Fine structure of P-wave velocity variations underneath the Central Pacific from PKP waves recorded at the China Seismic Network (CSN)

Si Hua Zheng, Xin Lei Sun, Xiao Dong Song

Research output: Contribution to journalArticlepeer-review

Abstract

Seismic PKP arrivals are sensitive to P velocity structure in the lowermost mantle. Earthquakes in South America recorded at China Seismographic Network (CSN) provide excellent samples of the lowermost mantle underneath the Central Pacific. Here we use differential travels between the AB and DF branches of PKP waves to constrain the small-scale variation of P waves beneath the Central Pacific. The use of differential AB-DF times reduces the biases of errors of earthquake locations and origin time and heterogeneity of the upper mantle but is sensitive to the structure in the lowermost mantle. Our results show large positive AB-DF differential time residuals across large areas of the lowermost mantle beneath the central Pacific, which may indicate the source region of the "Pacific Super Plume". The observed PKP residuals consist with the predictions for Grand's tomographic S model. Our inferred P velocity variation (which is about 2% in the bottommost 200 km D″ layer) is about 36% of the S velocity variation. However, we observe significant variations in travel-time residuals both inside the Central Pacific Plume and near in boundaries. The results have implications for understanding the structure and nature of the Pacific Super Plume.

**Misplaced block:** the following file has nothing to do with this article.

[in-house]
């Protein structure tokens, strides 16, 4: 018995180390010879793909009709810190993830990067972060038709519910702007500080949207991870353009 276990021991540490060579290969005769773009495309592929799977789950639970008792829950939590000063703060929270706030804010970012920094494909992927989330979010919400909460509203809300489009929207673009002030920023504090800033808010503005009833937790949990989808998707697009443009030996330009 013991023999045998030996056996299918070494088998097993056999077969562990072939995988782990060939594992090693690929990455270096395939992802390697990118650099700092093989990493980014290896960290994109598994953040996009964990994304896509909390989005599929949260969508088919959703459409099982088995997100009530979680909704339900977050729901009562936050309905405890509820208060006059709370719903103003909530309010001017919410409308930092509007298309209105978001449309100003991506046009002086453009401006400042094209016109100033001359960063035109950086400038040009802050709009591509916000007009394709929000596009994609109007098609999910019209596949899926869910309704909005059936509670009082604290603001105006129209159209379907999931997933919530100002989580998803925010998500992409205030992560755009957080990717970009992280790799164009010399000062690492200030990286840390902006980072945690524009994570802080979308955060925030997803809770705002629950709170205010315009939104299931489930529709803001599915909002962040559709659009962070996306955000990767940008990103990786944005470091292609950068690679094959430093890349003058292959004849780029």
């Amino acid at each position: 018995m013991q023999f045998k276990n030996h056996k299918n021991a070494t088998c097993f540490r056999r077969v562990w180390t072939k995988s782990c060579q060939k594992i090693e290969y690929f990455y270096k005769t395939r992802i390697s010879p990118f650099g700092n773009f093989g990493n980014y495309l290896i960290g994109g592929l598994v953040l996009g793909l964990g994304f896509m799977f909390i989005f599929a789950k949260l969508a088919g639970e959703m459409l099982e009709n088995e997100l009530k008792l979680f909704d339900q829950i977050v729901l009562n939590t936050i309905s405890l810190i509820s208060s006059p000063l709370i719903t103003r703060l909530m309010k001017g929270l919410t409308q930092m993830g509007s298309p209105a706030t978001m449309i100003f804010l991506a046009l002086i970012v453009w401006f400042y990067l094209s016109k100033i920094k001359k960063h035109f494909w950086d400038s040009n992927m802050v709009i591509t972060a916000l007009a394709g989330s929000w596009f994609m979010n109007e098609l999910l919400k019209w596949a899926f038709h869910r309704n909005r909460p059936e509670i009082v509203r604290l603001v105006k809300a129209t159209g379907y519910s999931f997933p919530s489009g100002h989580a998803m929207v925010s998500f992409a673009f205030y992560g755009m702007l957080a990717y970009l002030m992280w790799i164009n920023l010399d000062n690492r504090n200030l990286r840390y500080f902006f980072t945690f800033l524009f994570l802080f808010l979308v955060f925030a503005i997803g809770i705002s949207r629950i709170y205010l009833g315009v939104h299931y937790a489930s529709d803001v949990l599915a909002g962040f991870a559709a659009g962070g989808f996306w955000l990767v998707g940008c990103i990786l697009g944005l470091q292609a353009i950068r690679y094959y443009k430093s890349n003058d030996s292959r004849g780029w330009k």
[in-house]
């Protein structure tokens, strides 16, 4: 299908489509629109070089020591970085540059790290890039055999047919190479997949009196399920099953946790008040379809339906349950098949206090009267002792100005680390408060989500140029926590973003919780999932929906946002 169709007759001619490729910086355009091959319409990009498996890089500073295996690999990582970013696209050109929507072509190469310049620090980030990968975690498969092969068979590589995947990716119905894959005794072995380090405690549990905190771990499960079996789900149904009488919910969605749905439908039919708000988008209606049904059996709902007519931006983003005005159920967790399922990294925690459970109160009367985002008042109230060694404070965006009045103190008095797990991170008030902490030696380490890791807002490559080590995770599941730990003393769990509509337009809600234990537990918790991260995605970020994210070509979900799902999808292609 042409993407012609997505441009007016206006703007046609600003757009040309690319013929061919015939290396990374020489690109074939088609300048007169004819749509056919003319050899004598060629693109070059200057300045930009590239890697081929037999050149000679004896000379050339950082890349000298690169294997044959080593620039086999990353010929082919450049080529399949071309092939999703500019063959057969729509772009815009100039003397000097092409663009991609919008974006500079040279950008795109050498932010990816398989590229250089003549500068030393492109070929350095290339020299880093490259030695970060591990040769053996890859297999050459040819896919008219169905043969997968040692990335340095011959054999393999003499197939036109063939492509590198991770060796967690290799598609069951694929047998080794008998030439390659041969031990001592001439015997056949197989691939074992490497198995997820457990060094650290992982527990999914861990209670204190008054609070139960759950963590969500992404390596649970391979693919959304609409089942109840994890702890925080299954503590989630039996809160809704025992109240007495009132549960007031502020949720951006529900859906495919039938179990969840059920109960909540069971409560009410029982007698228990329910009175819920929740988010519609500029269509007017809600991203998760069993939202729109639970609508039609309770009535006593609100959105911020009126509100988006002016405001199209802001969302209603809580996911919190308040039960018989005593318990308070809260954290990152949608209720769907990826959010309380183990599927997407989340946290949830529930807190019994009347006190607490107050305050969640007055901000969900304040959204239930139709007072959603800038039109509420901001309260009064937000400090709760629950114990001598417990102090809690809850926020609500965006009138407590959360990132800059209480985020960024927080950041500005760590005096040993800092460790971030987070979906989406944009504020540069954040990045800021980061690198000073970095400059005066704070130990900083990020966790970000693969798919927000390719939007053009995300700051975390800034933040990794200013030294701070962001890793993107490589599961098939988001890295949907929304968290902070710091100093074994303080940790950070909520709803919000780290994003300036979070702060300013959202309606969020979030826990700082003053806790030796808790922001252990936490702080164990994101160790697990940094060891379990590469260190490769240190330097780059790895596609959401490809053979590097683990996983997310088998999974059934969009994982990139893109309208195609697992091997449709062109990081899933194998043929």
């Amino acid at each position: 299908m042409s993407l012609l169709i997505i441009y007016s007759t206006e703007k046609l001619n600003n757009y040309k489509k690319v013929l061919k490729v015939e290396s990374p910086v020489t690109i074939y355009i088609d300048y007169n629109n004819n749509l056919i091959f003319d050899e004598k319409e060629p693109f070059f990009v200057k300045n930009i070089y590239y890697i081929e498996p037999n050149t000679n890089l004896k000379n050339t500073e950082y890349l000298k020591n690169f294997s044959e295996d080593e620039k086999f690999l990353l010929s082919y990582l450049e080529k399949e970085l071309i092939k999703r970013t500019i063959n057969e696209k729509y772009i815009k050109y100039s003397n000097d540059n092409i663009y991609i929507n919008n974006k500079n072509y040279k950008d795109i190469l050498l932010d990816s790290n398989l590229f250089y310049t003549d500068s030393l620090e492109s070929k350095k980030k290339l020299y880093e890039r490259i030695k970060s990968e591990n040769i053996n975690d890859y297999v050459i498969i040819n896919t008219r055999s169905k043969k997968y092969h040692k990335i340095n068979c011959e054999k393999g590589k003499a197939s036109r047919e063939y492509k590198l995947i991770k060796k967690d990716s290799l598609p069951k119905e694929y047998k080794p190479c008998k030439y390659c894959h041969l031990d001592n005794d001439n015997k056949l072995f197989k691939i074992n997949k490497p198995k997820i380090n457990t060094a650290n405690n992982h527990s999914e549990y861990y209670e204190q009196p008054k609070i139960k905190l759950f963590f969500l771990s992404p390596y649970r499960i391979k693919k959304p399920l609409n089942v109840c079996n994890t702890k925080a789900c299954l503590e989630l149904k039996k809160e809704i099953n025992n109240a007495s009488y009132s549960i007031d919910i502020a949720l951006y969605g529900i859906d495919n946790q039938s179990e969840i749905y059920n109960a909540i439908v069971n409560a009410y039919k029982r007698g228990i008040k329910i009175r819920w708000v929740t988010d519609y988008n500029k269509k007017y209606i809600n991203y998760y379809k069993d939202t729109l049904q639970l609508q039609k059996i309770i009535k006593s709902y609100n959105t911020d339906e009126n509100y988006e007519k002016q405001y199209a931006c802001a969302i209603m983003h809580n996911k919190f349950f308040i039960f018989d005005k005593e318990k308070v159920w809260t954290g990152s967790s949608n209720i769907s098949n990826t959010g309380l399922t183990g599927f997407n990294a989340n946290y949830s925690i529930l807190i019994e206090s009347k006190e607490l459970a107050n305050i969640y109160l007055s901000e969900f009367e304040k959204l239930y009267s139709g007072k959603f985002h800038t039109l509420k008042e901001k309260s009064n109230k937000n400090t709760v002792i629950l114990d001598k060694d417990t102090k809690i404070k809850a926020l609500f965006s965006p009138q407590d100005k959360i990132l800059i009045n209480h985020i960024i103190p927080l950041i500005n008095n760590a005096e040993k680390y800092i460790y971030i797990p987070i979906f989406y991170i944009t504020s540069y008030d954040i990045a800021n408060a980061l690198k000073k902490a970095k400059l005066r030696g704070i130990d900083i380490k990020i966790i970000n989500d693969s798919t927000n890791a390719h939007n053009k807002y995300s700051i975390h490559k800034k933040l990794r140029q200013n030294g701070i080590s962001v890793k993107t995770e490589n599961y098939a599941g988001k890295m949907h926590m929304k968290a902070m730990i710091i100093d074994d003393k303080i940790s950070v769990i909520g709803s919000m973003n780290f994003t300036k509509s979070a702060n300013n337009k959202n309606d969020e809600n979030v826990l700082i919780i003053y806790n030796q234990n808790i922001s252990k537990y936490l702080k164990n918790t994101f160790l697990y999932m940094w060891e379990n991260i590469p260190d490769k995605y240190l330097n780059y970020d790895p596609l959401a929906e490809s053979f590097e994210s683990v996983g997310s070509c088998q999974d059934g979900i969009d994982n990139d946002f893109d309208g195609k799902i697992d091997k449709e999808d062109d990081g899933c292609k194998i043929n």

Original languageEnglish (US)
Pages (from-to)184-192
Number of pages9
JournalActa Geophysica Sinica
Volume50
Issue number1
StatePublished - Jan 2007

Keywords

  • AB-DF differential travel times
  • Central Pacific
  • China Seismographic Network
  • Lowermost mantle
  • P-wave velocity
  • PKP-waves
  • Variation

ASJC Scopus subject areas

  • Geophysics
  • Geochemistry and Petrology

Fingerprint Dive into the research topics of 'Fine structure of P-wave velocity variations underneath the Central Pacific from PKP waves recorded at the China Seismic Network (CSN)'. Together they form a unique fingerprint.

Cite this